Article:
The COVID-19 pandemic in Nigeria is part of the worldwide pandemic of coronavirus disease 2019 (COVID-19) caused by severe acute respiratory syndrome coronavirus 2 (SARS-CoV-2). The first confirmed case in Nigeria was announced on 27 February 2020, when an Italian citizen in Lagos tested positive for the virus.
On 28 January, the Federal government of Nigeria assured citizens of the country of its readiness to strengthen surveillance at five international airports in the country to prevent the spread of coronavirus. The government announced the airports as Enugu, Lagos, Rivers, Kano and the FCT. The Nigeria Centre for Disease Control also announced same day that they had already set up coronavirus group and was ready to activate its incident system if any case emerged in Nigeria.
On 13 March, Nigeria confirmed that the second case no longer had the virus in his system and thus tested negative.On 17 March, Nigeria confirmed the third case in Lagos State, A 30-year-old Nigerian female citizen that returned on 13 March from the United Kingdom.On 23 March, there were ten new cases: six in Lagos State, three in the FCT and one in Edo State.They also confirmed their first death, a 67-year-old Suleiman Achimugu, an engineer and former managing director of Pipelines and products Marketing Company, who returned from United Kingdom with underlying health conditions.On 24 March, there were four new cases: one in Lagos State, one in Ogun State, one in Bauchi State, and one in the FCT.
On 31 July, there were four hundred and sixty two new cases: Ninety three in the FCT, seventy eight in Lagos State, sixty four in Plateau State, fifty four in Kaduna State, forty seven in Oyo State, thirty two in Ondo State, twenty three in Adamawa State, nineteen in Bauchi State, nine in Rivers State, nine in Ogun State, nine in Delta State, seven in Edo State, six in Kano State, six in Enugu State, five in Nasarawa State, and one in Osun State.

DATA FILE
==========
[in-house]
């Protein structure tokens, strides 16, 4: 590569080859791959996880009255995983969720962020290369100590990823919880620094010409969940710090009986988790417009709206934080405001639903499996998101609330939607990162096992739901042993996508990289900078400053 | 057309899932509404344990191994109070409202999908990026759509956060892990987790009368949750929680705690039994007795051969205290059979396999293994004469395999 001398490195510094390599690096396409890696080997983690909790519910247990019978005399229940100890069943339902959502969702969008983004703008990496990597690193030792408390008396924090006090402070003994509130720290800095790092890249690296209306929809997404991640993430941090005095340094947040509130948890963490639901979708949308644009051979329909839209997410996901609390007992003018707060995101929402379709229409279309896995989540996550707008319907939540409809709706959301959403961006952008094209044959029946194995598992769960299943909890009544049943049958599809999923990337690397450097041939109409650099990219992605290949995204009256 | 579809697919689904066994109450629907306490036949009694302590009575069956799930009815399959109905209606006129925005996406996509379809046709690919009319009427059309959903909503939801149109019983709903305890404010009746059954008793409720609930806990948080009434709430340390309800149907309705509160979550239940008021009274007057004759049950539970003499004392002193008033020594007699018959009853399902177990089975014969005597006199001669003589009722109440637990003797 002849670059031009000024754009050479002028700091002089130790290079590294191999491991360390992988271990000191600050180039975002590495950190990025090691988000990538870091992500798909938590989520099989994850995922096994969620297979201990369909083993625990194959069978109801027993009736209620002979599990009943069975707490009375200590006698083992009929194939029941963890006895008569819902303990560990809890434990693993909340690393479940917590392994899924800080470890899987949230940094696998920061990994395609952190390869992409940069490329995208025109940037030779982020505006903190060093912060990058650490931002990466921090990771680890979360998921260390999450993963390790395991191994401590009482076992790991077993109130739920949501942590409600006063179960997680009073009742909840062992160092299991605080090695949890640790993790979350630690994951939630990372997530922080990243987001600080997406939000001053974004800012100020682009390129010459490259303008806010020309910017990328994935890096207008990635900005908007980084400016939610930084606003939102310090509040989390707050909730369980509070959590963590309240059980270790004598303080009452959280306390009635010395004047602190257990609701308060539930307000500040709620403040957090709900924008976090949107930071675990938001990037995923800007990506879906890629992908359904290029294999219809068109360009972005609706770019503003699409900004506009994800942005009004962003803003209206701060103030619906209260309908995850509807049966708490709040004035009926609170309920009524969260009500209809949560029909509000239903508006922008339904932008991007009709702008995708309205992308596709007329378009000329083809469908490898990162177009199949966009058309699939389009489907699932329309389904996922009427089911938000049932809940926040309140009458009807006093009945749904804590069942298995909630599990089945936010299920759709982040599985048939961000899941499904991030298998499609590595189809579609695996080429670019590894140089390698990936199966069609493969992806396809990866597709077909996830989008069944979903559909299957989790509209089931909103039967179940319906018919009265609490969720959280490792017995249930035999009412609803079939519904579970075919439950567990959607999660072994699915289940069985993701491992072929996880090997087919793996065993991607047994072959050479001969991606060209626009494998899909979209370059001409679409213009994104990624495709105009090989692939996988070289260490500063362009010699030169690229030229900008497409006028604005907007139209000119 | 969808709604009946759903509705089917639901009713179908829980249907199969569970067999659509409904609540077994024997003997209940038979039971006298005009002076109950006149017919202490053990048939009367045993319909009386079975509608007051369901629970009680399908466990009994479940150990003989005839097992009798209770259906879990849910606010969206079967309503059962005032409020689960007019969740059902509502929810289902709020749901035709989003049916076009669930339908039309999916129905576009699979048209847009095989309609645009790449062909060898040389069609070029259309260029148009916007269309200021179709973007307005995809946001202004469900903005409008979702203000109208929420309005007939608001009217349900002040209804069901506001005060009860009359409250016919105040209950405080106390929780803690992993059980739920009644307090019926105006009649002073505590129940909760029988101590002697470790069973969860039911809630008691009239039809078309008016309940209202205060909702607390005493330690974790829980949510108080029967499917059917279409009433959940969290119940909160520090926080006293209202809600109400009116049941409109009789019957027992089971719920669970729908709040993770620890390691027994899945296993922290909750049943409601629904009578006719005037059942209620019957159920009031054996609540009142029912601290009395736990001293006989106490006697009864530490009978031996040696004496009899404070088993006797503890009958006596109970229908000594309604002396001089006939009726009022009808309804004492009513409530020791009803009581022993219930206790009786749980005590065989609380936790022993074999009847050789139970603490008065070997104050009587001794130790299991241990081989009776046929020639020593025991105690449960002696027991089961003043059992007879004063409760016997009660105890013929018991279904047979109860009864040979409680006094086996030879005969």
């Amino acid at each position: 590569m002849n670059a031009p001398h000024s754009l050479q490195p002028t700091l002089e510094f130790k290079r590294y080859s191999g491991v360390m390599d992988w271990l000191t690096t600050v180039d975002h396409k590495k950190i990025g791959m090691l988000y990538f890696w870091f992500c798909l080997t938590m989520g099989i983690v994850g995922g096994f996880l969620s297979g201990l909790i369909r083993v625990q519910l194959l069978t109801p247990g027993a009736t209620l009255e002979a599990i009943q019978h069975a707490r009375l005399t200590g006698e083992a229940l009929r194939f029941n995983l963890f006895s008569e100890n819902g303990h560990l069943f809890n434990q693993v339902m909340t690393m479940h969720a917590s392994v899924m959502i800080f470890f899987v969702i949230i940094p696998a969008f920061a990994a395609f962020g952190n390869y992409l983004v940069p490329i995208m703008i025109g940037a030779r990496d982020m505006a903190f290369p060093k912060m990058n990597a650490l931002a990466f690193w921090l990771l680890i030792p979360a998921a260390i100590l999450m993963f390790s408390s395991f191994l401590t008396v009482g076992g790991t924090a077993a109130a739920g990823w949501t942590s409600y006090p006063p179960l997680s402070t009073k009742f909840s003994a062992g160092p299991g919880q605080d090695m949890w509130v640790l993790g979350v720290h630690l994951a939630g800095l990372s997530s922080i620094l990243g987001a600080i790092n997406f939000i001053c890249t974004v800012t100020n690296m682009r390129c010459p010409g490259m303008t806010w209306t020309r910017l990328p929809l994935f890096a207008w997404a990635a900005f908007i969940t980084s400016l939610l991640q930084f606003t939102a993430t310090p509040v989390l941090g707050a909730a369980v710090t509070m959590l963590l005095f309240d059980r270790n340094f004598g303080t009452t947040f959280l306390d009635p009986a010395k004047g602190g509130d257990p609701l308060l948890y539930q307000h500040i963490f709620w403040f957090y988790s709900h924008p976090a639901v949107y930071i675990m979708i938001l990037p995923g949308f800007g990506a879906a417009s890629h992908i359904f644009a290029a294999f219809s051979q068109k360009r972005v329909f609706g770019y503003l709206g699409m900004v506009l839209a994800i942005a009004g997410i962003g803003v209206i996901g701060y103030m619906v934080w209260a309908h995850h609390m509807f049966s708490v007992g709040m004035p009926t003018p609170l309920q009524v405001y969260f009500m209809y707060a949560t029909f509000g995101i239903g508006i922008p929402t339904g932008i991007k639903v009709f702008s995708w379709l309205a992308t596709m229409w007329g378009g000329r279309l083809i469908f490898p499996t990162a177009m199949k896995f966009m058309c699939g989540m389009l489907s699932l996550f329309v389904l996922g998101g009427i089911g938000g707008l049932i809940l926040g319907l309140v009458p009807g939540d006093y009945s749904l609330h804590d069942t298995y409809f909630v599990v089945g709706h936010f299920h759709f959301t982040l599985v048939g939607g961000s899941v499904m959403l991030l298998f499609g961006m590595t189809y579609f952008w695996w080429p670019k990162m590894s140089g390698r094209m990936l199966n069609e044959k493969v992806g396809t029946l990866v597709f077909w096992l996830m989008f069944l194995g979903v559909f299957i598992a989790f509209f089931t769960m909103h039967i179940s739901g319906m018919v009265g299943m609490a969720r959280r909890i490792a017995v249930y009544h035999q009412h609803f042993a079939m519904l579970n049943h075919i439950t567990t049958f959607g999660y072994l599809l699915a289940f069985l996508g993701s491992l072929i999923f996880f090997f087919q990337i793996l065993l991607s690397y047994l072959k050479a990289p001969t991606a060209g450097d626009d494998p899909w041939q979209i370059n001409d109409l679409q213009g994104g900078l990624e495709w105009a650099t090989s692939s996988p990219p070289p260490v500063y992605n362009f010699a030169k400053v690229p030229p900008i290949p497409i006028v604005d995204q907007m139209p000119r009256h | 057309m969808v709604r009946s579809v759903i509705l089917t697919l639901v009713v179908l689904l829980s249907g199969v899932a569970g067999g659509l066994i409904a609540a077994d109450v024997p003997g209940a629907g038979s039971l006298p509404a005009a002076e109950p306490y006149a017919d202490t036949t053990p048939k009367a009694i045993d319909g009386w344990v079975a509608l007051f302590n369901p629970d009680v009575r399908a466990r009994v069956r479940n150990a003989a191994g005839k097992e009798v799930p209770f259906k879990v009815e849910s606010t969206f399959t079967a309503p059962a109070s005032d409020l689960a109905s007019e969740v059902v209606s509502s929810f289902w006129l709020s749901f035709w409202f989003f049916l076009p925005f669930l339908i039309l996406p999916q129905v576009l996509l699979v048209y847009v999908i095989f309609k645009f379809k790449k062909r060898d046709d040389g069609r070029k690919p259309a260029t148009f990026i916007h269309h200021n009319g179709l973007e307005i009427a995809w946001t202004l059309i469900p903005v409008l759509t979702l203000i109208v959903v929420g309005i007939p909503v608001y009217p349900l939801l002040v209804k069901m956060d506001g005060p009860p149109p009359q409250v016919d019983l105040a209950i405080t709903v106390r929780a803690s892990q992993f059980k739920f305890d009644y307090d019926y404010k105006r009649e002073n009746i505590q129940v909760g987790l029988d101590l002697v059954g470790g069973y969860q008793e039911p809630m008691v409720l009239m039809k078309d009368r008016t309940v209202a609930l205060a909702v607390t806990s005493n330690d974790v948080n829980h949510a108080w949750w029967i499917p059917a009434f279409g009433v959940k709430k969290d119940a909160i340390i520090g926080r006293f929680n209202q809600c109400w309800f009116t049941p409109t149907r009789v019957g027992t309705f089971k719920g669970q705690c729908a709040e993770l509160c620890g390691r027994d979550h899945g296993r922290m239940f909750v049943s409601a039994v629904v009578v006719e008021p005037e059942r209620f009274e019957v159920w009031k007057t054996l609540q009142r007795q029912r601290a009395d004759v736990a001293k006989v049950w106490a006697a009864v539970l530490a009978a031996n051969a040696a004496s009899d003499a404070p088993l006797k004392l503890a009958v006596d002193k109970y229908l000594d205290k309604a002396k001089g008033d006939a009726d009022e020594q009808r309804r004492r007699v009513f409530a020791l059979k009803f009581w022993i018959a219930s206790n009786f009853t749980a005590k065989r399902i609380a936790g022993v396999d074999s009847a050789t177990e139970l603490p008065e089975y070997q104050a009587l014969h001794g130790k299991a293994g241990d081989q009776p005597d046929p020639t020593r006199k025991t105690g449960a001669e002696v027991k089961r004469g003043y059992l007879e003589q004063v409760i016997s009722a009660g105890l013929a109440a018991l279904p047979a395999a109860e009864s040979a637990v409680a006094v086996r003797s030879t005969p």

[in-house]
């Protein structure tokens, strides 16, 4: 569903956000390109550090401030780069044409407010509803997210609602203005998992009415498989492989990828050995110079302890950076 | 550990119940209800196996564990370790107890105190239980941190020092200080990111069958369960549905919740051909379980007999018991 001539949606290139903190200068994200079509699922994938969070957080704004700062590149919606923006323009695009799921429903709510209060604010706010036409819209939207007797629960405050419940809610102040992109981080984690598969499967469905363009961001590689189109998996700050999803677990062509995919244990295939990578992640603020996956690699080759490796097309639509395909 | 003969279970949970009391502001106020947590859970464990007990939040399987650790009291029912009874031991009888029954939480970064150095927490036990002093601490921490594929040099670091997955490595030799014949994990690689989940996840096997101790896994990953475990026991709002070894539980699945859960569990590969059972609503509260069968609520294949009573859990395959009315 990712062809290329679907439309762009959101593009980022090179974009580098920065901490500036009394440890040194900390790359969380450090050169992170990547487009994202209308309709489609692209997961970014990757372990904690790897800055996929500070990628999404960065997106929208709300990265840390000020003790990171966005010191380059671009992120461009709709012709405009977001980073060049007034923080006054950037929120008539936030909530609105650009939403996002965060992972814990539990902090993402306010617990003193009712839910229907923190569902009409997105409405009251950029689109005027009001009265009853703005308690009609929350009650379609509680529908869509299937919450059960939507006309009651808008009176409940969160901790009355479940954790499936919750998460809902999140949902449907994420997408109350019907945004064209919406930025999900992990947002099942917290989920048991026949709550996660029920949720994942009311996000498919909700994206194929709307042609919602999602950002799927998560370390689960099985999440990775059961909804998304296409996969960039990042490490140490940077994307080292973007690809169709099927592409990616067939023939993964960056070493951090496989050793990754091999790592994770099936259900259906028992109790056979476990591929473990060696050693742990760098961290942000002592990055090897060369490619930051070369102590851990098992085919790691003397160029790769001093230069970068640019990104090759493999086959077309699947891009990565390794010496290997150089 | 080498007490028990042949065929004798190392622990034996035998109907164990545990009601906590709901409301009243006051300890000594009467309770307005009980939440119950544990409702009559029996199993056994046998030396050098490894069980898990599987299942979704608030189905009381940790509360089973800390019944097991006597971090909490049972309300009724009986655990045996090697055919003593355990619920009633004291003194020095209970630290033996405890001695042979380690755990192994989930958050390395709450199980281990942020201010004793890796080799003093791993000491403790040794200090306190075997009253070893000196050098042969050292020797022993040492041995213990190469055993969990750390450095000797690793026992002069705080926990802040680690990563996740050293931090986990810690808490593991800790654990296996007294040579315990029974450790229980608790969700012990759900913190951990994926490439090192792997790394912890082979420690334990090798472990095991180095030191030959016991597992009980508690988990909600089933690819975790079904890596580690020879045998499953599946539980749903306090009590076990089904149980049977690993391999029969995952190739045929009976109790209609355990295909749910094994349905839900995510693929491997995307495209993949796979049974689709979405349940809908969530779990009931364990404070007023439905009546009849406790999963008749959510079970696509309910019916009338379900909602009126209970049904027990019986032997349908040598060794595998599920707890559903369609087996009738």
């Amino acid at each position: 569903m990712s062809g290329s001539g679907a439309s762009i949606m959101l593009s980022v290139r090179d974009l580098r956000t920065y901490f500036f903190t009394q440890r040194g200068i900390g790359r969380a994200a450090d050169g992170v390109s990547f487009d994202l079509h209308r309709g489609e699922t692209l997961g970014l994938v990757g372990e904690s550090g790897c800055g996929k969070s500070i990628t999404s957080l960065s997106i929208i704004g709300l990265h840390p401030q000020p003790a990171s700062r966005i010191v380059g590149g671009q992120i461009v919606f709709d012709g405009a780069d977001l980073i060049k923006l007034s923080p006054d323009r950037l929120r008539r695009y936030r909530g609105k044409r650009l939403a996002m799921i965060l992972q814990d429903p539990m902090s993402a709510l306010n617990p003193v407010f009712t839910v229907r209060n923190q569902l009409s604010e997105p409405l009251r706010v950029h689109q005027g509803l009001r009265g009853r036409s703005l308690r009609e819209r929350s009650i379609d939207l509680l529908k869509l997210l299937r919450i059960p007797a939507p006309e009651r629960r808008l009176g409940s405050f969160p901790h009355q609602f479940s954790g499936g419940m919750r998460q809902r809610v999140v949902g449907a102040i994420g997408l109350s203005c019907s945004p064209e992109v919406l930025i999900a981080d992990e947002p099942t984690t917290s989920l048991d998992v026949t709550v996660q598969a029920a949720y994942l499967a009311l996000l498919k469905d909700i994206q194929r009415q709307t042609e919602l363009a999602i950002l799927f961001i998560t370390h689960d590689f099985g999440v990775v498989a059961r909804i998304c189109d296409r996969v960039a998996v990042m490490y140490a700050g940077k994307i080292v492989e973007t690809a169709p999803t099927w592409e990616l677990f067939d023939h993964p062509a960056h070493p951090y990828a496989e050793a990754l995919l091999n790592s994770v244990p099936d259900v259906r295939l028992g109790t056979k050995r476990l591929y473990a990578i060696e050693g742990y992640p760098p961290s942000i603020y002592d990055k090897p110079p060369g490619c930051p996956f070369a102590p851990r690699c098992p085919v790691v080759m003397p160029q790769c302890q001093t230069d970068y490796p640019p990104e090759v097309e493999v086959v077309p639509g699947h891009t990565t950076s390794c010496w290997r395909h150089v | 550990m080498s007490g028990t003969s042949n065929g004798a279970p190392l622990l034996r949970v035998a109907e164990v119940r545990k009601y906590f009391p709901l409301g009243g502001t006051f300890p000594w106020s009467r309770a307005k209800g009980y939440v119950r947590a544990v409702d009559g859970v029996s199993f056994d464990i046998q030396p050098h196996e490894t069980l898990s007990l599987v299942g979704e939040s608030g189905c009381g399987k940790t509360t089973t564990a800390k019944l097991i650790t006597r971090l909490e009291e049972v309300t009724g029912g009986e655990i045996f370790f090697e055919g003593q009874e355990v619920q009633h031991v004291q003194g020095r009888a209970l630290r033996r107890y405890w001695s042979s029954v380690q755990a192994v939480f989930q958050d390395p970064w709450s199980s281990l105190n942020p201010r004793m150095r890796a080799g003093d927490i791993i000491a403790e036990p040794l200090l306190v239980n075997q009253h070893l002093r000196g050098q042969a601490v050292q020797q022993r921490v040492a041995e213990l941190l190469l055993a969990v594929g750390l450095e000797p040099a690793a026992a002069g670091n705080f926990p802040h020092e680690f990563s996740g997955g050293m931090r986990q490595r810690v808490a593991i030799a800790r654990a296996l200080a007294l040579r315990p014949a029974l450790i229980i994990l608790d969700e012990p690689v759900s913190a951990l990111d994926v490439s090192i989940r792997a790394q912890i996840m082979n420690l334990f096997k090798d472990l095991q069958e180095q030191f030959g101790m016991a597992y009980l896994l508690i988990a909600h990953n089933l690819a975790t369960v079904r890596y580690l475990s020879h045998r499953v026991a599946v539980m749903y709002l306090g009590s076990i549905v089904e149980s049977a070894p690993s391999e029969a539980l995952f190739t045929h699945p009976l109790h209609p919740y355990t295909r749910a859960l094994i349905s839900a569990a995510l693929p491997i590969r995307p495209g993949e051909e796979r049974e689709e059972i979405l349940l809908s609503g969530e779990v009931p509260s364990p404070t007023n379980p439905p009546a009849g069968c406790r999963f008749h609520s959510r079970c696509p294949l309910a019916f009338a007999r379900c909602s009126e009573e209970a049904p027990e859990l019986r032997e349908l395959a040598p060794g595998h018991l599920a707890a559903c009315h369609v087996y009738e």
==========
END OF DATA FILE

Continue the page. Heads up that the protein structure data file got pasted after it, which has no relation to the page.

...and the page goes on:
On 18 March, the management of the National Youth Service Corps suspended the 2020 Batch A stream one 21 days orientation exercise indefinitely. The orientation exercise commenced on 10 March and was expected to end on 30 March, before it was suspended after just 8 days. Later the same day, Nigeria placed a travel ban on 13 countries with high cases of the virus, the countries are; United States, United Kingdom, South Korea, Switzerland, Germany, France, Italy, China, Spain, Netherlands, Norway, Japan and Iran.
The New Afrika Shrine suspended all their programmes indefinitely. Kwara State and Lagos State announced the indefinite closure of their public and private schools, while Zamfara State, Sokoto State, Katsina State, Niger State, Kano State, Jigawa State, Kebbi State and Kaduna State also closed down their schools for 30 days from 23 March. The Nigeria Football Federation suspended all football activities for four weeks.
Anambra State government announced the closure of their schools and suspension of public gatherings indefinitely, tertiary institutions to close from 20 March, while primary and secondary schools to close from 27 March. Ogun State government extended an earlier ban to schools and religious centres in the state indefinitely. Federal government announced the closure of tertiary institutions, secondary and primary schools. Enugu State government also ordered the closure of all primary and secondary schools in the state from 27 March.
On 21 March, Nasarawa State government confirmed that five persons tested negative for the virus in the state. Kebbi State government announced the indefinite closure of all their primary and secondary schools. The Nigerian Railway Corporation also announced the suspension of all passenger services from 23 March. Lagos State government reduced the number of people allowed in any religious or social gathering from 50 to 20. Nigeria announced the closure of the remaining two international airports. Abuja and Lagos, from 23 March.
Rivers State government announced a partial lockdown in their state, closing cinemas, nights clubs, public parks, weddings, burials and religious worship centres from 24 March. Edo State announced an indefinite ban of any gathering of more than 50 people. The Chief Justice of Nigeria, Tanko Muhammad ordered all courts in Nigeria to shut down from 24 March.